Looking ahead and slightly to the left you’ll be able to make out the continuation of the road heading uphill. (Another trail also continues to the right, past the dried spring and short-cuts back to the Springs Route, in case you’re having second thoughts). This first strenuous climb (by foot, for me) will take you to an altitude of +60 meters. The road stop at Ein Hatzeva is at -145 meters (145 m. below sea level), so do the math… When you get to the top, while catching your breath, be sure to turn around and take in the scenery. On clear days, you can see as far north as the Dead Sea, and south beyond Sapir.
Now after climbing back into the saddle, you’ll glide downhill for a kilometer or so, cross an un-named wadi, and then take a left turn at the jeep road to begin the second ascent of this route. Alas, no rest for the weary. You’ll climb, and climb, some by foot, and some peddling up to +160 m. Once reaching the ridge, at about 13 kilometers from the start of the trip, you’ll find no trees or bushes at all, only rusted remains of some vehicles, apparently left by the army for training. From this ridge, you’ll be able to view to the west the mountain range that borders the western side of Nahal Zin with it’s distinctive geological formations. And the canyon just below and to the west is Wadi Hatzeva.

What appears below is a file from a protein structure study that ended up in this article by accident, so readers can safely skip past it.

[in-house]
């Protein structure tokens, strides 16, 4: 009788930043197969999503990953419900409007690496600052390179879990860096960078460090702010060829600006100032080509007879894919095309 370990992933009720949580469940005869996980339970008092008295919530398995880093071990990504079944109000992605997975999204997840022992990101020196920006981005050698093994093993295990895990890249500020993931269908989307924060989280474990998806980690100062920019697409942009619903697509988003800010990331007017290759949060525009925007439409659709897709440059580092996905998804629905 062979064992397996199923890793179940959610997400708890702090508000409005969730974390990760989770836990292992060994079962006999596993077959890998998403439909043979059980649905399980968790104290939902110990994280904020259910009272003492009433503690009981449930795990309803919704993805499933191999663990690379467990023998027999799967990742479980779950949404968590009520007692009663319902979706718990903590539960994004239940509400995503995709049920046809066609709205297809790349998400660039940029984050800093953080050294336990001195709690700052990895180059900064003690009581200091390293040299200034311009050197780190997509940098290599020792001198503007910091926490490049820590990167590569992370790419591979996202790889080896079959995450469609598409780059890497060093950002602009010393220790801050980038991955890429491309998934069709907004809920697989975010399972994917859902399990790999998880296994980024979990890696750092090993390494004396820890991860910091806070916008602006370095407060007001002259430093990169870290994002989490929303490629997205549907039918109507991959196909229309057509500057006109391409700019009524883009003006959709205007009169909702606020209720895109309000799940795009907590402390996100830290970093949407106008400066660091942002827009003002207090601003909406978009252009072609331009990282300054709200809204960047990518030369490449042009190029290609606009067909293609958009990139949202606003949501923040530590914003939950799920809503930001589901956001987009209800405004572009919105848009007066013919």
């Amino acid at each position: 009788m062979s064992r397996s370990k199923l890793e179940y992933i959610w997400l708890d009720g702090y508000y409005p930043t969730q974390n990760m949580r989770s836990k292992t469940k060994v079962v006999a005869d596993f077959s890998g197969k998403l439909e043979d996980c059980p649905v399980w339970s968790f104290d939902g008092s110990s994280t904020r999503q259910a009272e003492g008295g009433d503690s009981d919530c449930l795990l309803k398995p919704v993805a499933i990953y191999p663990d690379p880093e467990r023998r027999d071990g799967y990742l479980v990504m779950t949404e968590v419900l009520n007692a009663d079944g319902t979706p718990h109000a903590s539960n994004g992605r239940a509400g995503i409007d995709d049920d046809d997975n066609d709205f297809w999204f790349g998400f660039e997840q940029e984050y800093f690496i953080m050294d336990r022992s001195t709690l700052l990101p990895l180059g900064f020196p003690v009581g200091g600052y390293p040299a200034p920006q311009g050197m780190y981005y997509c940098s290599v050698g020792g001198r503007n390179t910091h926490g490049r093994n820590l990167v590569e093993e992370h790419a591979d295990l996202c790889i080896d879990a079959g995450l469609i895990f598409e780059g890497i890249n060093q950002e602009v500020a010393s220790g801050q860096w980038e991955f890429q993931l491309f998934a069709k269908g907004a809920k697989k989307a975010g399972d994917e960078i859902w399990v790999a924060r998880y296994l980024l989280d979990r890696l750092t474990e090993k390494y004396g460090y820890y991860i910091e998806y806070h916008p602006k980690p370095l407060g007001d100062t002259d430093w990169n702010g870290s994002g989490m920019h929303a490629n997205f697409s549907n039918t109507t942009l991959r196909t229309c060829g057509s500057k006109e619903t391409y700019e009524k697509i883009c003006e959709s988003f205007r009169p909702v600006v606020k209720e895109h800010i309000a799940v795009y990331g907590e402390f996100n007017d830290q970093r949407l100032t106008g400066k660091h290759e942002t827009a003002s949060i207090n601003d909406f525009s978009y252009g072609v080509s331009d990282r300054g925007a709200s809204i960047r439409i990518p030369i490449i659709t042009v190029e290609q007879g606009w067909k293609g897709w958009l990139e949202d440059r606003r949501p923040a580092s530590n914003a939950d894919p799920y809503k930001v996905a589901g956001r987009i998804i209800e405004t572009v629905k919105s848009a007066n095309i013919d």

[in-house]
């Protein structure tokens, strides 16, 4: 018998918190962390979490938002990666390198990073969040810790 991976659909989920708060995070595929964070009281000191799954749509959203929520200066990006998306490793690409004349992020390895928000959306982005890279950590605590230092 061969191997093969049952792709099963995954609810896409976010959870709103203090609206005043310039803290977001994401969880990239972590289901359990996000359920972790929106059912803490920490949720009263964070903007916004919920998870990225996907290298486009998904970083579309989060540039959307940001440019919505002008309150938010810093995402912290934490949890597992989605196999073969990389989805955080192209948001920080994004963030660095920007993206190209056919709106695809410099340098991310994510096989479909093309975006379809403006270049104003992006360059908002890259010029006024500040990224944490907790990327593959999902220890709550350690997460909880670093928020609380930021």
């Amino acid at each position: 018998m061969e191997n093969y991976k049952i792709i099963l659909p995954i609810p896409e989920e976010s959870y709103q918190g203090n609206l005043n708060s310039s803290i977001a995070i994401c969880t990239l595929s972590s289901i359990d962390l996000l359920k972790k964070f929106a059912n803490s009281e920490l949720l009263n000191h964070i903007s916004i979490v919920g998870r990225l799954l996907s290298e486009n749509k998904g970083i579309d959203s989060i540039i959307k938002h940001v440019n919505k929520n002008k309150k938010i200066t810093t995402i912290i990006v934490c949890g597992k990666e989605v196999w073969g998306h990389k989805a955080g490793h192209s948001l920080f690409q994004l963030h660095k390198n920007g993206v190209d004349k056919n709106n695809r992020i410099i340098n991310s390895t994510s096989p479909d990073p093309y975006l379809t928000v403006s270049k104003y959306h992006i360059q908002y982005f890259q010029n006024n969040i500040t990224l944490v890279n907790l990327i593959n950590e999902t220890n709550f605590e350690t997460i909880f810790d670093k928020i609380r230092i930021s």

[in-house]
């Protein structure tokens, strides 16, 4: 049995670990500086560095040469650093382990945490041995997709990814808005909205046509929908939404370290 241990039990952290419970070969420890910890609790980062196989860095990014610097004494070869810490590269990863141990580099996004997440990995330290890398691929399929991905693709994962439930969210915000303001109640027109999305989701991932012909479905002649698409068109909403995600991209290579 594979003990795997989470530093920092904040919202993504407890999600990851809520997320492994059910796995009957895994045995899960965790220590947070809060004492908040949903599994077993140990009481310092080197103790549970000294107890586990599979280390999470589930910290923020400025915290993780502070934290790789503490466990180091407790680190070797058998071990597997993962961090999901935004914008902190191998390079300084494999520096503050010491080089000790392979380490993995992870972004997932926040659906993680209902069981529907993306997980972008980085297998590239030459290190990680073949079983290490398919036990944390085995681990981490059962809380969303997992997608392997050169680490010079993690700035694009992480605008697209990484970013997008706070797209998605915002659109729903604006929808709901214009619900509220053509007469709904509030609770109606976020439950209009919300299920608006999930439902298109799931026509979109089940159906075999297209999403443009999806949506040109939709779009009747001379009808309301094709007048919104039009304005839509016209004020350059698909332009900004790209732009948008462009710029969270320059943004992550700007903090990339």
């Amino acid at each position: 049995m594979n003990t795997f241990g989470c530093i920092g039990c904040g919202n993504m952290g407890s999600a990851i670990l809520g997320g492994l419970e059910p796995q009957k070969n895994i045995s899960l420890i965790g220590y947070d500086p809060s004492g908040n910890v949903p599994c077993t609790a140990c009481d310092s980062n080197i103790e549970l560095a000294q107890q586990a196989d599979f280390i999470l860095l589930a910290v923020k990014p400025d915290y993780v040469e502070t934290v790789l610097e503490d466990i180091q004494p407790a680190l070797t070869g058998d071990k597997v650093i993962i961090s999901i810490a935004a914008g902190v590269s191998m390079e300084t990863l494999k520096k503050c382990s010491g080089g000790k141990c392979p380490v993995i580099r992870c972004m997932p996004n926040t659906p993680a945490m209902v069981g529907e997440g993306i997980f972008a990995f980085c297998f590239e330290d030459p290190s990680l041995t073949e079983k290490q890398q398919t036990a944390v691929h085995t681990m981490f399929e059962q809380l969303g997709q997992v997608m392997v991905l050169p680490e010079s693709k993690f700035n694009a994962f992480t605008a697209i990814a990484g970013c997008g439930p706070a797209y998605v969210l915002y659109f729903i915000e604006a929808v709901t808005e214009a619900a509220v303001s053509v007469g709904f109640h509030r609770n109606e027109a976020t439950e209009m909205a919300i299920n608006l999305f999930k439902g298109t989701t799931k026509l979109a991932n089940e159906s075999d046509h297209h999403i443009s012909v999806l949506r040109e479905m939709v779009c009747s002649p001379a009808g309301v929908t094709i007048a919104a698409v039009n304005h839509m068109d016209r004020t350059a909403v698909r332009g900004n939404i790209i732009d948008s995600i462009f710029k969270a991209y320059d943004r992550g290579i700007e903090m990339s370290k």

The road along the ridge bends to the south. Follow downhill for a short way, and keep your eye out on the right hand side for a sparsely traveled path which drops down a gully to the west. This path is almost a “single-track”. At the bottom, turning to the right, you’ll be in Wadi Hatzeva. A short ride along the wadi will bring you past one of the “Oron” phosphate quarries.
Wadi Hatzeva meanders northward then to the east, between sandstone cliffs for a pleasant downhill ride. Acacia trees along the way offer a bit of shade for a rest and snack. After 5-6 kilometers, the wadi merges with another smaller, dry riverbed from the right. At this point the trail climbs (just a bit), and carries on for about 2 kilometers till you reach another impressive vantage point, just before a short, steep drop. Taking in the view you’ll clearly see the communication towers at the Ein Hatzeva road stop, and the greenhouses beyond. After riding down the steep descent, you’ll be at a second spring, Ein Tamid. From here it’s 15-20 minutes clear sailing back to the main road.
Using the GRASS GIS image analysis modules and color aerial photos, it is possible to create sets of landscape ecology statistics regarding the spread of acacia trees. A comparison of these statistics for different years will indicate how stable and sustainable the acacia growth is along a particular wadi.
Import a tiff format aerial ortho-photo into GRASS
Using the ortho-photo image as a background, digitize a few training areas
Run the SMAP classifier to create a new landcover map
Isolate the “trees” class into a new map, and run a landscape ecology analysis on that map
Note: commands to be typed in at the terminal are in blue mono typeface